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For many Seattle-area small businesses, coronavirus aid comes with major risks

Published on April 23, 2020

Pike Place Market, Seattle, WA, receives 10 million visitors every year.
Pike Place Market, Seattle, WA, receives 10 million visitors every year. Image Credit: Kirt Edblom. CC BY-SA 2.0

To understand just how hard it could be to recover from a COVID-19 recession, consider the case of Jim Harrer.

Last week, the owner of kickboxing gyms in Kent and Federal Way learned he’d qualified for a $107,000 loan under the Payroll Protection Program — one of the last to do so before the U.S. Small Business Administration announced that the $349 billion program was out of funds.

But like many other business owners who scrambled to get the loans, Harrer isn’t sure he’ll be able to use the money.

The problem? Harrer has no idea when gyms and other businesses that rely on dense, group-based activities will actually be allowed to open. He worries that it might not be until July or even later that he can welcome back members – which means by the time he’s ready to rehire staff, the loan won’t be forgivable.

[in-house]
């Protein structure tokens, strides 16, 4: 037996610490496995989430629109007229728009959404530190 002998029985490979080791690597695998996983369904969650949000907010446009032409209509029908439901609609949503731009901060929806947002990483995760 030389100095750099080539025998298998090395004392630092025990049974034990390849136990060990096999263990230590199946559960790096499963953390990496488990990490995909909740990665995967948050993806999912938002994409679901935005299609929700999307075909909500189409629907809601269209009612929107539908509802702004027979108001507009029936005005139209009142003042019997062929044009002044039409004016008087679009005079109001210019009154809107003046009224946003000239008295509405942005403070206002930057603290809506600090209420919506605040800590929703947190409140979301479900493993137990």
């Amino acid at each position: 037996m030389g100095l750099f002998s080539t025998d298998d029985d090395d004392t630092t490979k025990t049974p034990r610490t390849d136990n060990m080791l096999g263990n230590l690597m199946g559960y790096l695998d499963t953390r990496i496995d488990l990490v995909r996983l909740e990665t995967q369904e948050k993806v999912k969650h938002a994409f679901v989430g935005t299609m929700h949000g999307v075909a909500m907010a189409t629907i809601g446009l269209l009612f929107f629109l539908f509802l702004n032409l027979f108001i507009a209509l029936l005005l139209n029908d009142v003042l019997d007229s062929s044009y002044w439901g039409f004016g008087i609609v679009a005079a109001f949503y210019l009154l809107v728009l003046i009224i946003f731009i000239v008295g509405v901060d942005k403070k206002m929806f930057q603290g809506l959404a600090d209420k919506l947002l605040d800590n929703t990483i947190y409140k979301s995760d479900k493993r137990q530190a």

Jeff Shulman, a marketing professor at the University of Washington’s Foster School of Businessthinks government aid should also focus on replacing the businesses’ lost revenues or on the expenses, such as rent or mortgage payments, that can sink even a fully staffed company.

“A loan cannot change the fact the coronavirus has completely shut down their revenue source for an indefinite time,” says Shulman. “Under the current system, defaulting on rent or existing loans will make it all but impossible for many business owners to rebuild when this crisis has passed.”


Continue reading at The Seattle Times.

Originally written by Paul Roberts for The Seattle Times.
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